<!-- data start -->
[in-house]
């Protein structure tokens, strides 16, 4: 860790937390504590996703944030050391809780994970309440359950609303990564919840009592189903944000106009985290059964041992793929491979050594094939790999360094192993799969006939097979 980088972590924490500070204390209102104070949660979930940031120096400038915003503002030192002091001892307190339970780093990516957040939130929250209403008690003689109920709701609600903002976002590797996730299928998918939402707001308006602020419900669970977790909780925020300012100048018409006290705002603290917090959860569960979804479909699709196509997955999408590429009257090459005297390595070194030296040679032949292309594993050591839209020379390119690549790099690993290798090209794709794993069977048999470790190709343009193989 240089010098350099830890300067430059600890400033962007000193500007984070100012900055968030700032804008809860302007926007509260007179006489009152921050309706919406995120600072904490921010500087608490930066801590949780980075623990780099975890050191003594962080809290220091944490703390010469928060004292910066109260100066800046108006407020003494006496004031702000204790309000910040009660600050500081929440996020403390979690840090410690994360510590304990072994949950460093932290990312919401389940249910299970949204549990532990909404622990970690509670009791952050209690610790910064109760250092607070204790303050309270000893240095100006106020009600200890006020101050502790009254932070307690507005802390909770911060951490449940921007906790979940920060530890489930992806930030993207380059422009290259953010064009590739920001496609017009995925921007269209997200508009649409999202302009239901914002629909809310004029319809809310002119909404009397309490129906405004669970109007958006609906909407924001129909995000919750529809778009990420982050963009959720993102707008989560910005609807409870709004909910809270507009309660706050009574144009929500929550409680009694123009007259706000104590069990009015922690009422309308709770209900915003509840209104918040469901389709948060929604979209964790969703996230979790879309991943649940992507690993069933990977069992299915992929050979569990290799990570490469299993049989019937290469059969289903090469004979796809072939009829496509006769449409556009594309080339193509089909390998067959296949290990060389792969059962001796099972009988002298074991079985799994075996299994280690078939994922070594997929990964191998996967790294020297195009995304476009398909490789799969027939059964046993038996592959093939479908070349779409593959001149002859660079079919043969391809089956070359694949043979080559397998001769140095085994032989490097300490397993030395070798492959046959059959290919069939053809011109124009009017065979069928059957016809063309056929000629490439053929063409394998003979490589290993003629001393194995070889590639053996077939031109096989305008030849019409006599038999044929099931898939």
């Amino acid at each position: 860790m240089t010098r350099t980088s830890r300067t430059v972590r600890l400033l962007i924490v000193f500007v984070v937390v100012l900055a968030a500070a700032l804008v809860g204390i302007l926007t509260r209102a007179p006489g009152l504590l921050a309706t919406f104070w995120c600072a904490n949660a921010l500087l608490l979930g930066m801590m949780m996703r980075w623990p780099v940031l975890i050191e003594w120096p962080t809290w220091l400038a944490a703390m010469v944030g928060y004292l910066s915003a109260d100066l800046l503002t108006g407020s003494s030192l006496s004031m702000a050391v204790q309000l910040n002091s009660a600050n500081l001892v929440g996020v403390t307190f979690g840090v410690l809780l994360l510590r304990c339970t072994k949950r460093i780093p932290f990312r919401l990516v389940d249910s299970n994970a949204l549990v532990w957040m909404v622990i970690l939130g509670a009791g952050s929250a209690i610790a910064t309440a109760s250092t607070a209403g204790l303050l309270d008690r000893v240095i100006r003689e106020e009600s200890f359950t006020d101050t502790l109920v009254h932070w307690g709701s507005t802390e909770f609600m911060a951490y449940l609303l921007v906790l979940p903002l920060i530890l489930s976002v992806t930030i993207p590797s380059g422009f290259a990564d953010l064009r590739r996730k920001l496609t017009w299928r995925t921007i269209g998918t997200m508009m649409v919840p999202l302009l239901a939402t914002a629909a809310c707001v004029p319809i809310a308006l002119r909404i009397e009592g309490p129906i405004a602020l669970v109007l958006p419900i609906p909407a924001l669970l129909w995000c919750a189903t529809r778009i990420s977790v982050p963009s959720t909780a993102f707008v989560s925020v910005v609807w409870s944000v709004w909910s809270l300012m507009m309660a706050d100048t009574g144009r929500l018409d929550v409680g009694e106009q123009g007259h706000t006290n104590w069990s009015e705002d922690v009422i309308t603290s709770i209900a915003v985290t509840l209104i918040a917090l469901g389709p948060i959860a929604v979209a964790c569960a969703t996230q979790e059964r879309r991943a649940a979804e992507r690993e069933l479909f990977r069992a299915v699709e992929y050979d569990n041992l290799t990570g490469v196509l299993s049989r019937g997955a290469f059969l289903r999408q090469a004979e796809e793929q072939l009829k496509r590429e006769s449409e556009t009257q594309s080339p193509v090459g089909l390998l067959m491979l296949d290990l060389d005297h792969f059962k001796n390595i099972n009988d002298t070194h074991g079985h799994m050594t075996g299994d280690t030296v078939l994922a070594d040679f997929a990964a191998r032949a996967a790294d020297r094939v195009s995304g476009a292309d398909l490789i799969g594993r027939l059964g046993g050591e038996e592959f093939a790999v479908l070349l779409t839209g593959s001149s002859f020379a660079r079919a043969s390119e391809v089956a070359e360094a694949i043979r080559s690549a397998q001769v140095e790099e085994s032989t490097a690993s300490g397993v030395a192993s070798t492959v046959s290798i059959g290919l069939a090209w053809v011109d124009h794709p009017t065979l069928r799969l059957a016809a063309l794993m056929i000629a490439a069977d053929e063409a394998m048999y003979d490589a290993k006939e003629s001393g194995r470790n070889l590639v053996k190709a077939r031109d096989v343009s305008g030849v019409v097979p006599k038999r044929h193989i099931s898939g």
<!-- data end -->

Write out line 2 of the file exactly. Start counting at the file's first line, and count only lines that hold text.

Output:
């Protein structure tokens, strides 16, 4: 860790937390504590996703944030050391809780994970309440359950609303990564919840009592189903944000106009985290059964041992793929491979050594094939790999360094192993799969006939097979 980088972590924490500070204390209102104070949660979930940031120096400038915003503002030192002091001892307190339970780093990516957040939130929250209403008690003689109920709701609600903002976002590797996730299928998918939402707001308006602020419900669970977790909780925020300012100048018409006290705002603290917090959860569960979804479909699709196509997955999408590429009257090459005297390595070194030296040679032949292309594993050591839209020379390119690549790099690993290798090209794709794993069977048999470790190709343009193989 240089010098350099830890300067430059600890400033962007000193500007984070100012900055968030700032804008809860302007926007509260007179006489009152921050309706919406995120600072904490921010500087608490930066801590949780980075623990780099975890050191003594962080809290220091944490703390010469928060004292910066109260100066800046108006407020003494006496004031702000204790309000910040009660600050500081929440996020403390979690840090410690994360510590304990072994949950460093932290990312919401389940249910299970949204549990532990909404622990970690509670009791952050209690610790910064109760250092607070204790303050309270000893240095100006106020009600200890006020101050502790009254932070307690507005802390909770911060951490449940921007906790979940920060530890489930992806930030993207380059422009290259953010064009590739920001496609017009995925921007269209997200508009649409999202302009239901914002629909809310004029319809809310002119909404009397309490129906405004669970109007958006609906909407924001129909995000919750529809778009990420982050963009959720993102707008989560910005609807409870709004909910809270507009309660706050009574144009929500929550409680009694123009007259706000104590069990009015922690009422309308709770209900915003509840209104918040469901389709948060929604979209964790969703996230979790879309991943649940992507690993069933990977069992299915992929050979569990290799990570490469299993049989019937290469059969289903090469004979796809072939009829496509006769449409556009594309080339193509089909390998067959296949290990060389792969059962001796099972009988002298074991079985799994075996299994280690078939994922070594997929990964191998996967790294020297195009995304476009398909490789799969027939059964046993038996592959093939479908070349779409593959001149002859660079079919043969391809089956070359694949043979080559397998001769140095085994032989490097300490397993030395070798492959046959059959290919069939053809011109124009009017065979069928059957016809063309056929000629490439053929063409394998003979490589290993003629001393194995070889590639053996077939031109096989305008030849019409006599038999044929099931898939």